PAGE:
Greenpeace’s report includes the following section about Indonesia’s coal mining expansion plans:

Indonesian government risks Kalimantan wildlife with coal exports

Key facts: Increase in annual CO2 by 2020: 460Mt
Country with comparable annual emissions: UK
Companies involved: KPC, Adaro, BHP, Banpu

On Kalimantan, the Indonesian part of the island of Borneo, dirty coal is waiting to be unearthed. Indonesia is already the world’s largest exporter of thermal coal used by power stations and it provides about half of China’s coal imports.[1]

As a result of expansion in Kalimantan, Indonesia’s coal output has been surging – reaching an average growth rate of 20% a year since 2000, from 77 million tonnes a year to 325 million tonnes in 2011.[2]

The planned increase in coal exports would produce an additional 460Mt of greenhouse gas emissions, as much CO2 as the entire emissions of the UK in 2010.[3]

The global picture

The extra coal would not only feed a burgeoning number of coal-fired power stations being built to meet local energy demand, but would largely go overseas to China, India, South Korea, Japan, and Taiwan, adding to the thick cloak of coal smoke hanging over Asia.[4]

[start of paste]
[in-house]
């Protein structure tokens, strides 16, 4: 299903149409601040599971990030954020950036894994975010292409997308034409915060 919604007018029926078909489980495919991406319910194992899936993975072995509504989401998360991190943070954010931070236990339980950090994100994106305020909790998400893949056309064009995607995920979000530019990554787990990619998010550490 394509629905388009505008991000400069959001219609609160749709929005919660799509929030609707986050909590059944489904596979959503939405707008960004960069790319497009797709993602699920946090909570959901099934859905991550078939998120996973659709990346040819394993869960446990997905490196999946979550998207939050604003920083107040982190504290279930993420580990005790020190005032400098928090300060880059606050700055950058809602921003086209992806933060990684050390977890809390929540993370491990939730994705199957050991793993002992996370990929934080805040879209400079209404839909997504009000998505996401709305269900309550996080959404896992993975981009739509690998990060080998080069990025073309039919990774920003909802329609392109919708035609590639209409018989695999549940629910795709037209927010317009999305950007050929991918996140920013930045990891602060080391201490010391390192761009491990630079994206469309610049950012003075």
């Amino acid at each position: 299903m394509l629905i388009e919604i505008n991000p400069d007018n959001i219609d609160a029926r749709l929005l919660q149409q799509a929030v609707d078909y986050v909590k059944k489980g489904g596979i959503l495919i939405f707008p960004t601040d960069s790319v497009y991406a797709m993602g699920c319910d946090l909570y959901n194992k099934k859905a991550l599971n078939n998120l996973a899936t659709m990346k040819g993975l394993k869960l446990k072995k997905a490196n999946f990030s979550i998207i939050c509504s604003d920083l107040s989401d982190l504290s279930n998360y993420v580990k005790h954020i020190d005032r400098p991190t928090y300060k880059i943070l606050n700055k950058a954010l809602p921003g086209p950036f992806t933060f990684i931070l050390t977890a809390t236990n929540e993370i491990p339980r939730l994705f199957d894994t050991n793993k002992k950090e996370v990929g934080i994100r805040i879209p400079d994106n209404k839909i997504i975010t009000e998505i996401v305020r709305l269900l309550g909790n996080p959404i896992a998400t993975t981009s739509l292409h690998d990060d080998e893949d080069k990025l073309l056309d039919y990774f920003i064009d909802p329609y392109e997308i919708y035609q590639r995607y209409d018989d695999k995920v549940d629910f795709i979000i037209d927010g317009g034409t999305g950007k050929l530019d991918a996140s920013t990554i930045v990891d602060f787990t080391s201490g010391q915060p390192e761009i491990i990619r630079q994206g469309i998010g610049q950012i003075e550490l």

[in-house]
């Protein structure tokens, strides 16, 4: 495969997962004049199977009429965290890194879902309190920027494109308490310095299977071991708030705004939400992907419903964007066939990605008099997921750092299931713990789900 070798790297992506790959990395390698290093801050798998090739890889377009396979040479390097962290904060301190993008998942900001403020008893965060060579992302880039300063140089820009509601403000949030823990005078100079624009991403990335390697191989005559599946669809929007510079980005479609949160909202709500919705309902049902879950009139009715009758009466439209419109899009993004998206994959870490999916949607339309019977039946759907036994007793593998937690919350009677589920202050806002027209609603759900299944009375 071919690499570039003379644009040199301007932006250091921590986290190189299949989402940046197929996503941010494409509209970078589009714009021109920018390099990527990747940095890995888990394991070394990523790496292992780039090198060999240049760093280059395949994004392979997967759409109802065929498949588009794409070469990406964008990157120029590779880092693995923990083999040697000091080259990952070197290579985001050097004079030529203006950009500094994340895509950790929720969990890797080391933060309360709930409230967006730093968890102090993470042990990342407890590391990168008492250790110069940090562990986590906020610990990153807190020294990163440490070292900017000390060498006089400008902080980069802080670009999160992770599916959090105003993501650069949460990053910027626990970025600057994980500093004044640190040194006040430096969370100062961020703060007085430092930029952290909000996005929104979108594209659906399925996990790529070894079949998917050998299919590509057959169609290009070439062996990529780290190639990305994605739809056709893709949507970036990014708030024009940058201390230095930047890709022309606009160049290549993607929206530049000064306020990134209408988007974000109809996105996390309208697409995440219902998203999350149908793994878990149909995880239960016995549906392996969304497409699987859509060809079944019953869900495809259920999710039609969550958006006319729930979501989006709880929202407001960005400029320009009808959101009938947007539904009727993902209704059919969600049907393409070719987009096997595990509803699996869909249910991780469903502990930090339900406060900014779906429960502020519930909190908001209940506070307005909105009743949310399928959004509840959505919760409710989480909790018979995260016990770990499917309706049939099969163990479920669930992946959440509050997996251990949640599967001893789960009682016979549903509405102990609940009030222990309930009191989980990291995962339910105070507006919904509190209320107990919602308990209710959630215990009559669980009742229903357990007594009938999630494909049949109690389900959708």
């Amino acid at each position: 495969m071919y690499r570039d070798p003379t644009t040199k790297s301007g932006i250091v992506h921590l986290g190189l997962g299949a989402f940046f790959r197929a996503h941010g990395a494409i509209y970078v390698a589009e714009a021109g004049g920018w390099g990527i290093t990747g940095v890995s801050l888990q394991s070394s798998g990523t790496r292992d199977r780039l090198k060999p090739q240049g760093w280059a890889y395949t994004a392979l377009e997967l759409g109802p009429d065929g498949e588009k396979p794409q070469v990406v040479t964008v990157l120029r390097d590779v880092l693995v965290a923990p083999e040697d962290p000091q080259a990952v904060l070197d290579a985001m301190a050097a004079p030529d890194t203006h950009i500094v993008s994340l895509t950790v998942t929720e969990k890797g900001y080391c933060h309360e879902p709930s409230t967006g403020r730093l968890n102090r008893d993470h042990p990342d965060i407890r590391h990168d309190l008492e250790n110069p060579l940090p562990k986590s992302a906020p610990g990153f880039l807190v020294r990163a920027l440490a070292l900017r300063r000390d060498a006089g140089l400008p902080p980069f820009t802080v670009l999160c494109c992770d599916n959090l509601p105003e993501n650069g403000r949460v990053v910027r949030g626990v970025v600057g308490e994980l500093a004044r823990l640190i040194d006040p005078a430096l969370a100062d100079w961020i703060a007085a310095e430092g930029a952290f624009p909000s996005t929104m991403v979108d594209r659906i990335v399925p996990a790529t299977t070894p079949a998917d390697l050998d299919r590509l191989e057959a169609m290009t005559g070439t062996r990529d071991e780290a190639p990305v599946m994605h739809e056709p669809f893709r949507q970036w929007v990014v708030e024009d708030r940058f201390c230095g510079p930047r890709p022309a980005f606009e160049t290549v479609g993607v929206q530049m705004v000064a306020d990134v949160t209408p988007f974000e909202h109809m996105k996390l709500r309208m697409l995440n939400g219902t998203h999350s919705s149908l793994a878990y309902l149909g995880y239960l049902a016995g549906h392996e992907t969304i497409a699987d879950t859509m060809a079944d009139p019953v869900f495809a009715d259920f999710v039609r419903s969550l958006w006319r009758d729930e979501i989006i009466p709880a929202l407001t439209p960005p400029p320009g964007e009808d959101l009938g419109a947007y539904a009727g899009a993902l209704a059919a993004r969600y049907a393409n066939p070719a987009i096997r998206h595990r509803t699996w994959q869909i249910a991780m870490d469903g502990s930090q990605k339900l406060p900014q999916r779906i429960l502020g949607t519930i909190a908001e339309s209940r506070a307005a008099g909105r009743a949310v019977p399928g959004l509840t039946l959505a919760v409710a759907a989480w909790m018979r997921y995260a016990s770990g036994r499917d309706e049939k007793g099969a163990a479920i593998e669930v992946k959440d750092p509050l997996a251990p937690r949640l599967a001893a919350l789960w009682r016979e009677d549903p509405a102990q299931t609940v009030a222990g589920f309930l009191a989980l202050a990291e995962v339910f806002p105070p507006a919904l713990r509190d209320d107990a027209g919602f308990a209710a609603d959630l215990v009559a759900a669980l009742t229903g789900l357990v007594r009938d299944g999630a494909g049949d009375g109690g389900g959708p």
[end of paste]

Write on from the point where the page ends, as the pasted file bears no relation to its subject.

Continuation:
Who pays the bill?

Yet the value of the coal production is only 3%[5] of Indonesia’s GDP, and – despite ambitious coal expansion plans – the share is set to decline as the economy grows.[6] Now, the Indonesian government is planning to spend public money on infrastructure investments and incentives that aim to dramatically increase coal exports from Kalimantan even further.[7] The toll on the people and the environment will be enormous.

To support this increase in coal exports, vast areas of Indonesian Borneo’s wilderness – land with strong links to indigenous communities – have been allocated as coal mining concessions. And it’s not just the new mines that will cut open the heart of Borneo, but new infrastructure for coal transportation will also be carved through the island’s forests, home to one of the richest tropical forest ecosystems on the planet. The forest provides natural habitats for the endangered orangutan and other species of primates, as well as for important bird life, including the argus pheasant and hornbills.